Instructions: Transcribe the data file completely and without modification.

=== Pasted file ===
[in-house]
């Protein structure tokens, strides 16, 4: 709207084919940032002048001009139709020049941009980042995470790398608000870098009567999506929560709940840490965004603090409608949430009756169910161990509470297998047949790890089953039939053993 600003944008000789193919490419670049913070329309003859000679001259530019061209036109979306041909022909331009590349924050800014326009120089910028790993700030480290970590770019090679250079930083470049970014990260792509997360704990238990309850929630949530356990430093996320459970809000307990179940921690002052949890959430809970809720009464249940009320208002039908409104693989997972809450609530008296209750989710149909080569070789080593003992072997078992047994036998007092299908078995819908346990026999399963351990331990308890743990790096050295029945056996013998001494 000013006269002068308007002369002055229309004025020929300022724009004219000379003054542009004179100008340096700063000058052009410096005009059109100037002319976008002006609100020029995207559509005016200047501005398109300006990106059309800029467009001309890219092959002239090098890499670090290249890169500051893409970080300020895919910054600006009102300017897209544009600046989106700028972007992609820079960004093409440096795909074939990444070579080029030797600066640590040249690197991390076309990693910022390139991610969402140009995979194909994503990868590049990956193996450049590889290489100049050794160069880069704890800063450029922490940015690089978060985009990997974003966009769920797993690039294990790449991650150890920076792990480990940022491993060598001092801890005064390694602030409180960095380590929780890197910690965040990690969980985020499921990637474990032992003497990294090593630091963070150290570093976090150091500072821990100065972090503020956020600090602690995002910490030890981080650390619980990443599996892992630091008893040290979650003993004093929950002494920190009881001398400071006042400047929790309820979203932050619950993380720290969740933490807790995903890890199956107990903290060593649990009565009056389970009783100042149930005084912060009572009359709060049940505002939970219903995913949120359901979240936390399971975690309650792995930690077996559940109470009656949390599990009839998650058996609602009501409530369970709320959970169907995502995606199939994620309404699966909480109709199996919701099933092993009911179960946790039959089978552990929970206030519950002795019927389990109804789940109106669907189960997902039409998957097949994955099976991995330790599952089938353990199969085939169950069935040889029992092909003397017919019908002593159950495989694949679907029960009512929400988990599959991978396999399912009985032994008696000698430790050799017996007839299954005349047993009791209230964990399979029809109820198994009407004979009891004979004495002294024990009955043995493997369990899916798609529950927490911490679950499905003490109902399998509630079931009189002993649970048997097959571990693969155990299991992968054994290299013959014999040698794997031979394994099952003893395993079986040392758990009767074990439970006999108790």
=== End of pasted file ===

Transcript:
[in-house]
């Protein structure tokens, strides 16, 4: 709207084919940032002048001009139709020049941009980042995470790398608000870098009567999506929560709940840490965004603090409608949430009756169910161990509470297998047949790890089953039939053993 600003944008000789193919490419670049913070329309003859000679001259530019061209036109979306041909022909331009590349924050800014326009120089910028790993700030480290970590770019090679250079930083470049970014990260792509997360704990238990309850929630949530356990430093996320459970809000307990179940921690002052949890959430809970809720009464249940009320208002039908409104693989997972809450609530008296209750989710149909080569070789080593003992072997078992047994036998007092299908078995819908346990026999399963351990331990308890743990790096050295029945056996013998001494 000013006269002068308007002369002055229309004025020929300022724009004219000379003054542009004179100008340096700063000058052009410096005009059109100037002319976008002006609100020029995207559509005016200047501005398109300006990106059309800029467009001309890219092959002239090098890499670090290249890169500051893409970080300020895919910054600006009102300017897209544009600046989106700028972007992609820079960004093409440096795909074939990444070579080029030797600066640590040249690197991390076309990693910022390139991610969402140009995979194909994503990868590049990956193996450049590889290489100049050794160069880069704890800063450029922490940015690089978060985009990997974003966009769920797993690039294990790449991650150890920076792990480990940022491993060598001092801890005064390694602030409180960095380590929780890197910690965040990690969980985020499921990637474990032992003497990294090593630091963070150290570093976090150091500072821990100065972090503020956020600090602690995002910490030890981080650390619980990443599996892992630091008893040290979650003993004093929950002494920190009881001398400071006042400047929790309820979203932050619950993380720290969740933490807790995903890890199956107990903290060593649990009565009056389970009783100042149930005084912060009572009359709060049940505002939970219903995913949120359901979240936390399971975690309650792995930690077996559940109470009656949390599990009839998650058996609602009501409530369970709320959970169907995502995606199939994620309404699966909480109709199996919701099933092993009911179960946790039959089978552990929970206030519950002795019927389990109804789940109106669907189960997902039409998957097949994955099976991995330790599952089938353990199969085939169950069935040889029992092909003397017919019908002593159950495989694949679907029960009512929400988990599959991978396999399912009985032994008696000698430790050799017996007839299954005349047993009791209230964990399979029809109820198994009407004979009891004979004495002294024990009955043995493997369990899916798609529950927490911490679950499905003490109902399998509630079931009189002993649970048997097959571990693969155990299991992968054994290299013959014999040698794997031979394994099952003893395993079986040392758990009767074990439970006999108790």